Nursing assignment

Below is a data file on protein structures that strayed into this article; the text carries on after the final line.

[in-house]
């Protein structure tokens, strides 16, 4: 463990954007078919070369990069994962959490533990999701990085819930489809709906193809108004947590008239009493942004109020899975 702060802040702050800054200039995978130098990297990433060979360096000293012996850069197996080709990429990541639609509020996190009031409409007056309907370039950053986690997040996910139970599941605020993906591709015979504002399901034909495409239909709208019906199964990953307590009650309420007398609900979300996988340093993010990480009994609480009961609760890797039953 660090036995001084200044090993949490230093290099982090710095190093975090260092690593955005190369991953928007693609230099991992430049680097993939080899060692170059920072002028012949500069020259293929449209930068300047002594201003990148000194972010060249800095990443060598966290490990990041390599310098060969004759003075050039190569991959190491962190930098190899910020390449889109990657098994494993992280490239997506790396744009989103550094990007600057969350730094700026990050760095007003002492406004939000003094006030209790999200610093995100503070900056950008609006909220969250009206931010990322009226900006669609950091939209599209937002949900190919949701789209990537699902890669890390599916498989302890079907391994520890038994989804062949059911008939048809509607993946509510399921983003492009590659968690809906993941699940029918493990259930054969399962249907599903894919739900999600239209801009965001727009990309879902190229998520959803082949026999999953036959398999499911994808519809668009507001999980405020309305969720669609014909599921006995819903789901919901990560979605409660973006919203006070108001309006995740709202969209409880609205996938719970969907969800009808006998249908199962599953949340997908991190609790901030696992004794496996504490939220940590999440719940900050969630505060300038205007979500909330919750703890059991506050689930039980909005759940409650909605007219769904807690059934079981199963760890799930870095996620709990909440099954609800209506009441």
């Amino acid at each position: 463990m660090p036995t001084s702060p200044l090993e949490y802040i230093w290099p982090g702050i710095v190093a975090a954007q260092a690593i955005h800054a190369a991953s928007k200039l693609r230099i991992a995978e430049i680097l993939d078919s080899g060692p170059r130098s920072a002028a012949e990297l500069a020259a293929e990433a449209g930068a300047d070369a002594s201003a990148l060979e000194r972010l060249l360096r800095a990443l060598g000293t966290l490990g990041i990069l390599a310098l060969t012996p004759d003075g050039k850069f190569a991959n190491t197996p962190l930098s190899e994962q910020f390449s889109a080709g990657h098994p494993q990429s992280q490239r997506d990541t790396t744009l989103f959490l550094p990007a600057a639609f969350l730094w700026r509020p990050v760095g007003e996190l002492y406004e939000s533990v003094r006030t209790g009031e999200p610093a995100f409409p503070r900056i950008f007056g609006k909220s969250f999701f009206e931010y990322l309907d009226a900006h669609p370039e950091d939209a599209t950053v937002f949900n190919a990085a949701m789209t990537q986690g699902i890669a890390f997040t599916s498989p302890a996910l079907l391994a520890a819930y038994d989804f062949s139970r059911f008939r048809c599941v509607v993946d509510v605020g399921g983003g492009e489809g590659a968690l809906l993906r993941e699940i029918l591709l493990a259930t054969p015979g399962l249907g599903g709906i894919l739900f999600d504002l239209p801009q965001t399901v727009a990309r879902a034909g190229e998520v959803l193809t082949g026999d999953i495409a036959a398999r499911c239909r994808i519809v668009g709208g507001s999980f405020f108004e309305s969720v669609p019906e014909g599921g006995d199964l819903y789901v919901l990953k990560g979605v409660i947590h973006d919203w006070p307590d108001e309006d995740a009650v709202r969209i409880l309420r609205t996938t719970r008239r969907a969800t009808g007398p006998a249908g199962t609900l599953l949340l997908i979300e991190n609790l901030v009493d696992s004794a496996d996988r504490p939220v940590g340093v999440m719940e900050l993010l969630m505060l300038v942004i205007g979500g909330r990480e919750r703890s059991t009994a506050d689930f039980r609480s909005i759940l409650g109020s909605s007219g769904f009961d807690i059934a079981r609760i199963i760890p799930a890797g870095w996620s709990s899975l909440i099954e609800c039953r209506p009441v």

This confusion poses certain problems in the practice of critical care nursing. The nurse working in the hospice environment has a clear understanding of palliative care in allowing for natural death. But in the critical care area, this understanding is clouded and misinterpreted. The aim of this study is to investigate the lived experience of critical care nurses in relationship to their understanding and implementation of care based on their assumptions.Nurses, the primary caregiver to patients, are infrequently involved in the decision to terminate life saving measures. Many nurses question why a patient with a DNR order should be admitted into the critical care area, and what care is appropriate in light of a patient’s DNR status. The current economic crisis in health care is a very real and publicized problem. Hewitt amp. Marco, 2004, report that intensive care unit (ICU) costs have continued to climb and now total 20% of all hospital charges in the United States (p.19). Moreover, the growth rate of hospital beds has been 1.4% per year versus 6.2% for ICU beds (Hewitt amp. Marco, 2004). This issue is particularly relevant in patients with terminal illnesses where the goal of care and suffering are increasingly important issues. And should a DNR order influence other aggressive interventions that are only available to a patient in the ICU?Moreover, the term DNR has different meanings to different health care professionals, fostering a broad range of interpretation. The legal term DNR, indicates that cardiopulmonary resuscitation (CPR) not be initiated at the time of cardiac or respiratory arrest (Thibault-Prevost amp. Hodgins, 2000). However, there is confusion among nurse’s to interpret DNR as a measure to withhold all treatment (Puntillo, Benner, Drought, Drew, 2001). Critical care nurses are particularly affected by DNR orders because they aim to

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